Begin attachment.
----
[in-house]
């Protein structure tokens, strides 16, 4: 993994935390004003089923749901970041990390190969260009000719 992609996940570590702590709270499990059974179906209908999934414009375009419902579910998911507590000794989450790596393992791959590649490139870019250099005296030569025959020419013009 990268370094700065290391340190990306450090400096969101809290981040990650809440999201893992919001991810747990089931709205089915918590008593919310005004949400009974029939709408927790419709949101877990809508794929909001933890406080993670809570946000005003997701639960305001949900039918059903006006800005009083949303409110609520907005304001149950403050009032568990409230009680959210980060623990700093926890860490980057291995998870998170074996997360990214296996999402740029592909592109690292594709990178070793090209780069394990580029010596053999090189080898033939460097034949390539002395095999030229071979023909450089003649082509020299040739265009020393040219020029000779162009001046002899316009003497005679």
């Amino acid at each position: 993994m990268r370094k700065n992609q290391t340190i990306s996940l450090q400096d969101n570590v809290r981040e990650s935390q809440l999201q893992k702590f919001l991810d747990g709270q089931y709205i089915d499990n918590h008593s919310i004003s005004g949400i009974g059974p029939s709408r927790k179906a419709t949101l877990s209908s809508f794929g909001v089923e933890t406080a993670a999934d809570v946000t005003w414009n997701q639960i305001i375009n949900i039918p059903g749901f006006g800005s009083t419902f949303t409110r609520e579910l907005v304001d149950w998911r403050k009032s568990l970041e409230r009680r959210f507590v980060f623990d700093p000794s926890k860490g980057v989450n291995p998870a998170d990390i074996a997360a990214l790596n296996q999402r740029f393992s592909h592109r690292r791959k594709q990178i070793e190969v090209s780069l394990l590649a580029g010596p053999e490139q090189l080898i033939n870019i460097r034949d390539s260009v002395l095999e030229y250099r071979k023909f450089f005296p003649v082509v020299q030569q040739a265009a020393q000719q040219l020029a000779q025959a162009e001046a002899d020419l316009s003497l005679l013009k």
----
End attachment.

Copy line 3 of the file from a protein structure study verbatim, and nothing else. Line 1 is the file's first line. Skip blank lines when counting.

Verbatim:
């Amino acid at each position: 993994m990268r370094k700065n992609q290391t340190i990306s996940l450090q400096d969101n570590v809290r981040e990650s935390q809440l999201q893992k702590f919001l991810d747990g709270q089931y709205i089915d499990n918590h008593s919310i004003s005004g949400i009974g059974p029939s709408r927790k179906a419709t949101l877990s209908s809508f794929g909001v089923e933890t406080a993670a999934d809570v946000t005003w414009n997701q639960i305001i375009n949900i039918p059903g749901f006006g800005s009083t419902f949303t409110r609520e579910l907005v304001d149950w998911r403050k009032s568990l970041e409230r009680r959210f507590v980060f623990d700093p000794s926890k860490g980057v989450n291995p998870a998170d990390i074996a997360a990214l790596n296996q999402r740029f393992s592909h592109r690292r791959k594709q990178i070793e190969v090209s780069l394990l590649a580029g010596p053999e490139q090189l080898i033939n870019i460097r034949d390539s260009v002395l095999e030229y250099r071979k023909f450089f005296p003649v082509v020299q030569q040739a265009a020393q000719q040219l020029a000779q025959a162009e001046a002899d020419l316009s003497l005679l013009k």